You might have seen this video of a Georgia rider crashing while attempting to split lanes. It's gnarly (and embedded below in case you haven't seen it). 

READ MORE: RideApart 24: Why Lane Splitting Is Awesome | RideApart

Like every other state save California, Georgia does not allow riders to split lanes, even in heavy traffic. So that might have been a factor in this crash, just looks like the dude is maybe going a bit too fast, given the flow of traffic. Watch:

The guy was lucky - he apparently only suffered a broken wrist and that particular form of ego bruising that comes from being a YouTube Crash Sensation. Simply put, this was reckless driving and not an execution of safe lane-splitting (the better and "official" / legal term is lane sharing), which has been found to be very safe… when done properly.

Should Lane Splitting be Legal in all 50 States? Sign the Petition
Unfortunately, the rest of us have one more bit of "evidence" to argue against in the great lane splitting debate. It's surely going to make it that much harder for this petition to reach lawmakers' desks.

Created on December 2, the above petition calls for a national law making lane splitting legal in all 50 states. The petition makes the case that lane splitting is beneficial in that it reduces traffic congestion, and should be allowed if riders adhere to guidelines like those that we have here in California.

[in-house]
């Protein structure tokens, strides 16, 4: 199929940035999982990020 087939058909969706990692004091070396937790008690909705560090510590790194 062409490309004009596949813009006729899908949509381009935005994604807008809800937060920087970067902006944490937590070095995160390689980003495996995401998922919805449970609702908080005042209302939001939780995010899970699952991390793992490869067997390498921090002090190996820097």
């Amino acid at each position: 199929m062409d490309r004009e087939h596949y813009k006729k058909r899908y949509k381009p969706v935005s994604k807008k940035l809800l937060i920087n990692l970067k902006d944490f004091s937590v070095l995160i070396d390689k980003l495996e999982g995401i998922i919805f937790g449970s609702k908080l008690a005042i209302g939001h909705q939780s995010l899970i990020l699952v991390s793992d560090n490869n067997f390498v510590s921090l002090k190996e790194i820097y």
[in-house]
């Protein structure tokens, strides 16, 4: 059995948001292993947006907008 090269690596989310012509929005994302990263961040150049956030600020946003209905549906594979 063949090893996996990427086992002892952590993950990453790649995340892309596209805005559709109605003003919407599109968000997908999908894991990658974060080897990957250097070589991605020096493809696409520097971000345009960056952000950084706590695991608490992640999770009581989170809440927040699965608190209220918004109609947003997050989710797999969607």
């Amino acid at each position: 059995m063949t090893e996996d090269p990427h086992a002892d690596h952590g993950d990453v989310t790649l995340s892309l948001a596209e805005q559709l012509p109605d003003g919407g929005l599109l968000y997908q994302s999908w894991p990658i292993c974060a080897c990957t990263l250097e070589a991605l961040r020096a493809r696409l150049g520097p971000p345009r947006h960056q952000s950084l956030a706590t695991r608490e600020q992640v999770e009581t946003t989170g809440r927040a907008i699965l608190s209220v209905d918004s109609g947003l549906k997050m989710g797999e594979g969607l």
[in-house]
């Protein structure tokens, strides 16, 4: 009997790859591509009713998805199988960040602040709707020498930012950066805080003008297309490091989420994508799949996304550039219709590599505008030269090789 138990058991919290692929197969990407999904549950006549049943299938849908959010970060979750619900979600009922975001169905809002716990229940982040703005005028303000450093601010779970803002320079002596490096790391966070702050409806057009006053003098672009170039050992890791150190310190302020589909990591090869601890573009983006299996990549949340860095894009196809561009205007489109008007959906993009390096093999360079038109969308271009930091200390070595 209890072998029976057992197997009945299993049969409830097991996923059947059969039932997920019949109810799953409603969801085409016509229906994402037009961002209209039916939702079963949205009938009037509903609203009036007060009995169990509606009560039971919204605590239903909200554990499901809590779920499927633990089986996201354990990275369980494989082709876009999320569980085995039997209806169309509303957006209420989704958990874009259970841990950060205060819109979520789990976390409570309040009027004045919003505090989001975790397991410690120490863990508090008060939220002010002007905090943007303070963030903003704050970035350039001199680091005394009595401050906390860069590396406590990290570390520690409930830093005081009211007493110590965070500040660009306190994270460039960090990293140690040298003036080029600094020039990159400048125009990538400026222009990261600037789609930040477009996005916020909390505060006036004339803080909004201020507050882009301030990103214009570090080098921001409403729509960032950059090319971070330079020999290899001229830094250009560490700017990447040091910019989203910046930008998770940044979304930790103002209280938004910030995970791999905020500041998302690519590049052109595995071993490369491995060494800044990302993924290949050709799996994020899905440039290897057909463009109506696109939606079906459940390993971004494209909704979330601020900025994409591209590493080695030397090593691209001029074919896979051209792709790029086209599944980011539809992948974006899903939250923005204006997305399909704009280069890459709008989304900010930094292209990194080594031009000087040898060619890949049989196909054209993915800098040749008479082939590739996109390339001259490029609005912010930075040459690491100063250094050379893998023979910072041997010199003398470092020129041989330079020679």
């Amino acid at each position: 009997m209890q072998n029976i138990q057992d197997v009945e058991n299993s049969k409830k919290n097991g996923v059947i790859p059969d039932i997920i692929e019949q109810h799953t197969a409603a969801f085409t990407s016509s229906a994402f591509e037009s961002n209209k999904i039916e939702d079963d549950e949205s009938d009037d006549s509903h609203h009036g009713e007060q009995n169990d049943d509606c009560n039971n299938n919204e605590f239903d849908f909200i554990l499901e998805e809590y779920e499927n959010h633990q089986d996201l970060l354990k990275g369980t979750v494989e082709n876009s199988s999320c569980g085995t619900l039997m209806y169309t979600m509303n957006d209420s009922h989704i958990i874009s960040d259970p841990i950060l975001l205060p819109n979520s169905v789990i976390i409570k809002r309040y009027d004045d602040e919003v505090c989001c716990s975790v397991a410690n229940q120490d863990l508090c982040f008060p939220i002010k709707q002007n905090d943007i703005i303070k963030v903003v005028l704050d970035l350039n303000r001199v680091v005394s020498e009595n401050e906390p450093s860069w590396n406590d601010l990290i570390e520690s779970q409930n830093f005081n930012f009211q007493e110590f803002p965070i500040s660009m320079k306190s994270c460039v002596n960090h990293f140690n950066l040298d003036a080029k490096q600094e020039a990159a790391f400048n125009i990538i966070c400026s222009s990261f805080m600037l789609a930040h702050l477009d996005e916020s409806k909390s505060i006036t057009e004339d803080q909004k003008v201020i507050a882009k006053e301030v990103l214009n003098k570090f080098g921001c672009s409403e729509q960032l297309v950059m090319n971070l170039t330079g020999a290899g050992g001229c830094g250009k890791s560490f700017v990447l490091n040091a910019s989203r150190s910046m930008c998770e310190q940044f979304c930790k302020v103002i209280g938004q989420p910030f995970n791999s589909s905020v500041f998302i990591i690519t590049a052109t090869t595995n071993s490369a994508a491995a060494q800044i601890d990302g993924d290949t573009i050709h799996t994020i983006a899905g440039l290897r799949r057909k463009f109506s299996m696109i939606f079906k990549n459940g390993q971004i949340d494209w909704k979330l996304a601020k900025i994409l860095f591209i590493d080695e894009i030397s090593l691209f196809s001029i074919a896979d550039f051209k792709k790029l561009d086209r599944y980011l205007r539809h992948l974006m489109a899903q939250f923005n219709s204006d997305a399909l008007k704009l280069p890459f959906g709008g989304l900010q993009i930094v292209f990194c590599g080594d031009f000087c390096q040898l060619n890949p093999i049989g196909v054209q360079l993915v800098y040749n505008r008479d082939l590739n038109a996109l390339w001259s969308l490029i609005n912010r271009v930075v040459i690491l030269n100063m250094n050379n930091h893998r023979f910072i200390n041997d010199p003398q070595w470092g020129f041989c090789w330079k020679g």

READ MORE: CHP Says Lane Splitting Is Safe, But...

We've long been proponents of safe lane splitting, and believe that if more states allowed it, both riders and cagers would reap the benefits. While the idea of a law legalizing lane splitting in all states is probably appealing to most riders, it's easier said than done.

For starters, states have jurisdiction over many driving laws - highway speed limits, for example, can vary from state to state - and it's not too much of a stretch to imagine that many if not most state governments would be reluctant to give that up.

Should Lane Splitting be Legal in all 50 States? Sign the Petition

Although it might be tilting at windmills, we support the petition and definitely think you should add your name to it. At the very least it can send a loud message to lawmakers. Armchair Constitutional Scholars, feel free to weigh in on how exactly such a bill might become a law, and how that law might be enforced in the comments section.

READ MORE: Four Reasons I Don't Split Lanes…Usually


Should Lane Splitting be Legal in all 50 States? Sign the Petition
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